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NPAACT Home > News Items > RECENT RAINS LEAVE ACT RESERVES JUMPING WITH FROGS

RECENT RAINS LEAVE ACT RESERVES JUMPING WITH FROGS

16-November-2005

 

Recent spring rains and subsequent lush growth have created an ideal habitat for the ACT’s frogs, with exceptionally high numbers of frogs recorded across the Territory, Chief Minister and Minister for the Environment Jon Stanhope said today.

 “At Mulligans Flat, in Canberra’s north-west, eight frog species were recently recorded by Frogwatch volunteers - half of the total number of frog species in the ACT and an exceptionally high number to be recorded in one area,” Mr Stanhope said.

 “Frogs are often considered to be valuable 'bioindicators' of environmental quality, and the high numbers of species resident in the ACT this season highlights the immense conservation value of areas such as Mulligans Flat Nature Reserve.”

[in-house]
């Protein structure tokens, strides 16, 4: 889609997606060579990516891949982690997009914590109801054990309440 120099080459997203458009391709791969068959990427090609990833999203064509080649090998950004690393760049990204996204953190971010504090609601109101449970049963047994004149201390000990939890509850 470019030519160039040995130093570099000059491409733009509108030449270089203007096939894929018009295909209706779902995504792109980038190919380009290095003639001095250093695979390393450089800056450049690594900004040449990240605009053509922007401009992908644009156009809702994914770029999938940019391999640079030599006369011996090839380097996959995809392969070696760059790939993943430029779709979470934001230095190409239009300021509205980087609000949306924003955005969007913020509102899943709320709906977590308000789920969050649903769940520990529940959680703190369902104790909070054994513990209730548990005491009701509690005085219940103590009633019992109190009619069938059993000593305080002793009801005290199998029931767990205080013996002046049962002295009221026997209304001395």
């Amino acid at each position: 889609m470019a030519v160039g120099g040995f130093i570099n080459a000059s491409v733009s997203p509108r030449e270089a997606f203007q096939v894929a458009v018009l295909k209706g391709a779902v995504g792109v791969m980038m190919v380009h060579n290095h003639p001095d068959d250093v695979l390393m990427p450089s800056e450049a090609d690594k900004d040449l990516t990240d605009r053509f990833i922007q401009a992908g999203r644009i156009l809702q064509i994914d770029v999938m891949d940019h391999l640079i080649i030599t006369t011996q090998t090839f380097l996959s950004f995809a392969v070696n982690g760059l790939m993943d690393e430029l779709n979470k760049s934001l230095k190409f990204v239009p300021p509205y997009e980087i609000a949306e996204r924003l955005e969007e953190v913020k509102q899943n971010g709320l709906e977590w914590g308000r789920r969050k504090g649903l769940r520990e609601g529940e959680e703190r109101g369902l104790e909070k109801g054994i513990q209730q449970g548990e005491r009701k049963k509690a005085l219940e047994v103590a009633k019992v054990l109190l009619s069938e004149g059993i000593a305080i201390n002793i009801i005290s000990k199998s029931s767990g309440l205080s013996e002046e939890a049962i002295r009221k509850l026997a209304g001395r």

Frogwatch is a community program run by the Ginninderra Catchment Group with help from frog experts at Environment ACT and University of Canberra. Frogwatch volunteers monitor frog numbers from their calls. About 30 trainee Frogwatch volunteers gathered at Mulligans Flat Nature Reserve recently for an evening of spotting frogs.

Mr Stanhope said one of the frogs identified on the night was the spotted burrowing frog, which is  heard rarely in the ACT and usually only in years of good rainfall. Other frogs heard at Mulligans Flat were the Plains Froglet, the Common Eastern Froglet, the Spotted Grass Frog, the  Pobblebonk Frog, the Smooth Toadlet, Peron's Tree Frog and the Whistling Tree Frog.

 

The best time to hear frogs calling in Canberra’s nature parks and reserves is the two hours immediately after sunset.

 

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